BRIEF DESCRIPTION OF THE DRAWINGS

The new phosphor materials exhibiting electroluminescent behaviour forming the present invention will now be described, by way of example only, reference being had to the accompanying drawings, in which:

FIG. 1 is a side view of an EL device structure using a commercial barium titanate substrate produced by AVX Corp.;

FIG. 2 is a plot of brightness and efficiency versus voltage at 60 Hz for EL phosphor films sputtered from Sr2.94 Eu0.06 Ga2 O6 onto an AVX substrate, both without an annealing step and with an anneal at 950 C. for 1 hour in air;

FIG. 3 shows the EL emission spectra for the phosphor films of FIG. 2;

FIG. 4 is a plot of brightness and efficiency versus voltage at 60 Hz for EL phosphor films sputtered from Sr3.92 Eu0.08 Ga2 O7 onto an AVX substrate, both without an annealing step and with an anneal at 850 C. for 1 hour in air;

FIG. 5 shows the EL emission spectra for the phosphor films of FIG. 4;

FIG. 6 is a plot of brightness and efficiency versus voltage at 60 Hz for EL phosphor films sputtered from Sr6.86 Eu0.14 Ga4 O13 onto an AVX substrate, both without an annealing step and with an anneal at 950 C. for 1 hour in air;

FIG. 7 shows the EL emission spectra for the phosphor films of FIG. 6;

FIG. 8 is a plot of brightness and efficiency versus voltage at 60 Hz for an EL phosphor film sputtered from Sr0.98 Eu0.02 Ga4 O7 onto an AVX substrate, without an annealing step;

FIG. 9 shows the EL emission spectrum for the phosphor film of FIG. 8;

FIG. 10 is a plot of brightness and efficiency versus voltage at 60 Hz for an EL phosphor film sputtered from Sr0.98 Eu0.02 Ga12 O19 onto an AVX substrate, with a subsequent anneal at 950 C. for 1 hour in air;

FIG. 11 shows the EL emission spectrum for the phosphor film of FIG. 10;

FIG. 12 is a plot of brightness and efficiency versus voltage at 60 Hz for EL phosphor films sputtered from Sr2.94 Eu0.06 Ga4 O9 onto an AVX substrate, both without an annealing step and with an anneal at 850 C. for 1 hour in air;

FIG. 13 shows the EL emission spectra for the phosphor films of FIG. 12;

FIG. 14 is a plot of brightness and efficiency versus voltage at 60 Hz for an EL phosphor film sputtered from Ba2.94 Eu0.06 Ga2 O6 onto an AVX substrate, without an annealing step;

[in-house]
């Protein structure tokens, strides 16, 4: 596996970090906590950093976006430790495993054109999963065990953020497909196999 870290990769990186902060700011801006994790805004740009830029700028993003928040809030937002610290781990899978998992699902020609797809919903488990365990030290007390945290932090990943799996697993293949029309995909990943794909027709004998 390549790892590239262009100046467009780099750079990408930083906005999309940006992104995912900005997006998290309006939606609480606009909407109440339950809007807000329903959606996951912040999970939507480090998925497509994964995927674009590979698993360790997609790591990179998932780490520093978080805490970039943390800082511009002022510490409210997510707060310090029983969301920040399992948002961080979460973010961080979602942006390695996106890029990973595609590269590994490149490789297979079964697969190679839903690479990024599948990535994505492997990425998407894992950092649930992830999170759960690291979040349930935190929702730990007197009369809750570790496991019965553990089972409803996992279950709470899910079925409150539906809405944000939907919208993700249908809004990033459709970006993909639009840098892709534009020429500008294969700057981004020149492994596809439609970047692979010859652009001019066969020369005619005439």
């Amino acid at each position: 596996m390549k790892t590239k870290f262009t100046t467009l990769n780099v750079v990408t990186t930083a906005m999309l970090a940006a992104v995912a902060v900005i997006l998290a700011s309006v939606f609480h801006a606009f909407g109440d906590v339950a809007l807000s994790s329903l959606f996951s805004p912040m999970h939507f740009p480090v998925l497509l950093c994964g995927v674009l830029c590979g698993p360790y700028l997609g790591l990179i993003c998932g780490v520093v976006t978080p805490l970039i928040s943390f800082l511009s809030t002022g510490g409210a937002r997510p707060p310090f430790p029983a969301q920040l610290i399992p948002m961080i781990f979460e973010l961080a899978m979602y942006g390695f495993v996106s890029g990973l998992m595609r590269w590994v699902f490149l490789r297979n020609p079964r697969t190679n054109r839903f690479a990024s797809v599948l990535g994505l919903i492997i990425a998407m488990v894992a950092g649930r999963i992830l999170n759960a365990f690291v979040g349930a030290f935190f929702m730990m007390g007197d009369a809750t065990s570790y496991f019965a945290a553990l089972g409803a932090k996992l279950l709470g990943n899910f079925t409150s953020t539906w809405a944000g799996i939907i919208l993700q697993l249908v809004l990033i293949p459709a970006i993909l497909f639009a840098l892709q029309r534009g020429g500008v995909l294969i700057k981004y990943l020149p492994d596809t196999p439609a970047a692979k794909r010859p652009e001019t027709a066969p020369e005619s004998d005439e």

FIG. 15 shows the EL emission spectrum for the phosphor film of FIG. 14;

FIG. 16 is a plot of brightness and efficiency versus voltage at 60 Hz for an EL phosphor film sputtered from Ba3.92 Eu0.08 Ga2 O7 onto an AVX substrate, without an annealing step;

FIG. 17 shows the EL emission spectrum for the phosphor film of FIG. 16;

FIG. 18 is a plot of brightness and efficiency versus voltage at 60 Hz for an EL phosphor film sputtered from Ca2.94 Eu0.06 Ga4 O9 onto an AVX substrate, without an annealing step; and

FIG. 19 shows the EL emission spectrum for the phosphor film of FIG. 18.

DETAILED DESCRIPTION OF THE INVENTION

As used herein, the term phosphor(s) refers to substances or materials which exhibit electroluminescence (EL) when a suitable or effective electric field is developed across the material. The various elements used in the production of the new oxide based materials exhibiting EL disclosed herein include gallium (Ga), europium (Eu), strontium (Sr), barium (Ba) and calcium (Ca).

Film Preparation

Commercial high purity SrCO3 (99.99%), CaCO3 (99.95%), BaCO3 (99.95%), Ga2 O3 (99.999%) (from Alfa-Aesar), Eu2 O3 (99.9%) (from Rhone-Poulenc) powders were mixed in appropriate ratios and fired at 1100 C. to 1250 C. in air for 2-46 hours to form the phosphor powders. The compositions of the phosphor compounds and their firing conditions are listed in Table 1. The phosphor powders were then ground, pressed, and placed in a 2-inch RF magnetron gun (US gun). Thin films were deposited on polished AVX BaTiO3 substrates by RF magnetron sputtering using the phosphor powder targets. All substrates are a BaTiO3 -based ferroelectric ceramic made by green sheet processing (AVX Corp).

Referring to FIG. 1, a multi-layer thick film stack was manufactured to incorporate a BaTiO3 underlayer 12, a screen-printed metal electrode 14 and finally a BaTiO3 layer 16, 40 μm thick on the surface of electrode 14. Impurities that are commonly incorporated in the BaTiO3 in industry allow the substrates to have the desired dielectric constant (εr =9000), temperature dependence and other properties. The phosphor layer 18 was deposited by sputtering which was effected with a 2" US gun at a substrate temperature between 300-350 C.

An AVX ceramic substrate, as shown in FIG. 1, was placed 4 cm above the gun. Sputtering was carried out at a gas pressure of 20 mtorr to grow thin films measuring 0.2 to 2 microns, preferably between 4000 Å and 9000 Å, in thickness. The sputtering atmosphere consists of 5% O2 and 95% Ar. The thin films were annealed at between 850 C. and 950 C. for 1 hour in air or left unannealed, and a layer of ITO (indium tin oxide) of about 2000 Å was grown by RF magnetron sputtering at a substrate temperature of 350 C. to form a transparent top electrode. The completed device structure is shown in FIG. 1. The EL brightness was measured with a Minolta LS-100 Luminance Meter and efficiency was measured by the Sawyer-Tower method. EL emission spectra were measured with a computer controlled spectrometer.

Film Analysis